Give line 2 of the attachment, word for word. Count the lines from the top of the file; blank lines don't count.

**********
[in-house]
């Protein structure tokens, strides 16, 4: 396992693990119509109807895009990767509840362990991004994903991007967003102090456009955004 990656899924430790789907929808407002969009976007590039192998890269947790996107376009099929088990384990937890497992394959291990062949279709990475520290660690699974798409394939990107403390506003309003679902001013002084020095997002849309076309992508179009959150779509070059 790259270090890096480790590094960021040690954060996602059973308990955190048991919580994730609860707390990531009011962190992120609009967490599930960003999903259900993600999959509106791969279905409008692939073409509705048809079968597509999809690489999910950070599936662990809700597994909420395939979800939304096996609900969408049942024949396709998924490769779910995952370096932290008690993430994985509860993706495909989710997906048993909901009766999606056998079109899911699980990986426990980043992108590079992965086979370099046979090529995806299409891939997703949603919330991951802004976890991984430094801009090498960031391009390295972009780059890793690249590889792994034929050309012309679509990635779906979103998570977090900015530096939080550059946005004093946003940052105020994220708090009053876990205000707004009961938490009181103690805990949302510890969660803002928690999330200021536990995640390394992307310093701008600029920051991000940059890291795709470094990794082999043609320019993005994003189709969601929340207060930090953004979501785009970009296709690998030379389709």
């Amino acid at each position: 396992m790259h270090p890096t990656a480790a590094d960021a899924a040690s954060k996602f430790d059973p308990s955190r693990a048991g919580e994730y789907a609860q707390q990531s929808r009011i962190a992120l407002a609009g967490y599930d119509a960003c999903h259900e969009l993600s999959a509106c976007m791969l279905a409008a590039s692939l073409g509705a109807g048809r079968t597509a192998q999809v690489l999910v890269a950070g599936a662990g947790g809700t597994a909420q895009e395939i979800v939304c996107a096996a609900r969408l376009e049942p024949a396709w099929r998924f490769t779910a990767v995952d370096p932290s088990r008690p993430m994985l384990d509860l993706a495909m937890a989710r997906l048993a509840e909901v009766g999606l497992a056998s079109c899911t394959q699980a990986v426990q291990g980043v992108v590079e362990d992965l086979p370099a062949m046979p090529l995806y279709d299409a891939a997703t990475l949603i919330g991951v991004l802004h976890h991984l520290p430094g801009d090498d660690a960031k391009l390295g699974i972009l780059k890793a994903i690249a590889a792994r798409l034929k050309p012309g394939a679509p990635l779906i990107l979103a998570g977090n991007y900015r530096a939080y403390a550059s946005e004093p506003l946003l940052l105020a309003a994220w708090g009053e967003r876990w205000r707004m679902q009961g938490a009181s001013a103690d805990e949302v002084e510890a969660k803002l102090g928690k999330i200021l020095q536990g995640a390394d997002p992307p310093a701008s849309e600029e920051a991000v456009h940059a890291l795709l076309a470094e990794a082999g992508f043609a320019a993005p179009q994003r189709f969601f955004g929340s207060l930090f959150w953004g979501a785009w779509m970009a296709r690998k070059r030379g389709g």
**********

């Protein structure tokens, strides 16, 4: 396992693990119509109807895009990767509840362990991004994903991007967003102090456009955004 990656899924430790789907929808407002969009976007590039192998890269947790996107376009099929088990384990937890497992394959291990062949279709990475520290660690699974798409394939990107403390506003309003679902001013002084020095997002849309076309992508179009959150779509070059 790259270090890096480790590094960021040690954060996602059973308990955190048991919580994730609860707390990531009011962190992120609009967490599930960003999903259900993600999959509106791969279905409008692939073409509705048809079968597509999809690489999910950070599936662990809700597994909420395939979800939304096996609900969408049942024949396709998924490769779910995952370096932290008690993430994985509860993706495909989710997906048993909901009766999606056998079109899911699980990986426990980043992108590079992965086979370099046979090529995806299409891939997703949603919330991951802004976890991984430094801009090498960031391009390295972009780059890793690249590889792994034929050309012309679509990635779906979103998570977090900015530096939080550059946005004093946003940052105020994220708090009053876990205000707004009961938490009181103690805990949302510890969660803002928690999330200021536990995640390394992307310093701008600029920051991000940059890291795709470094990794082999043609320019993005994003189709969601929340207060930090953004979501785009970009296709690998030379389709």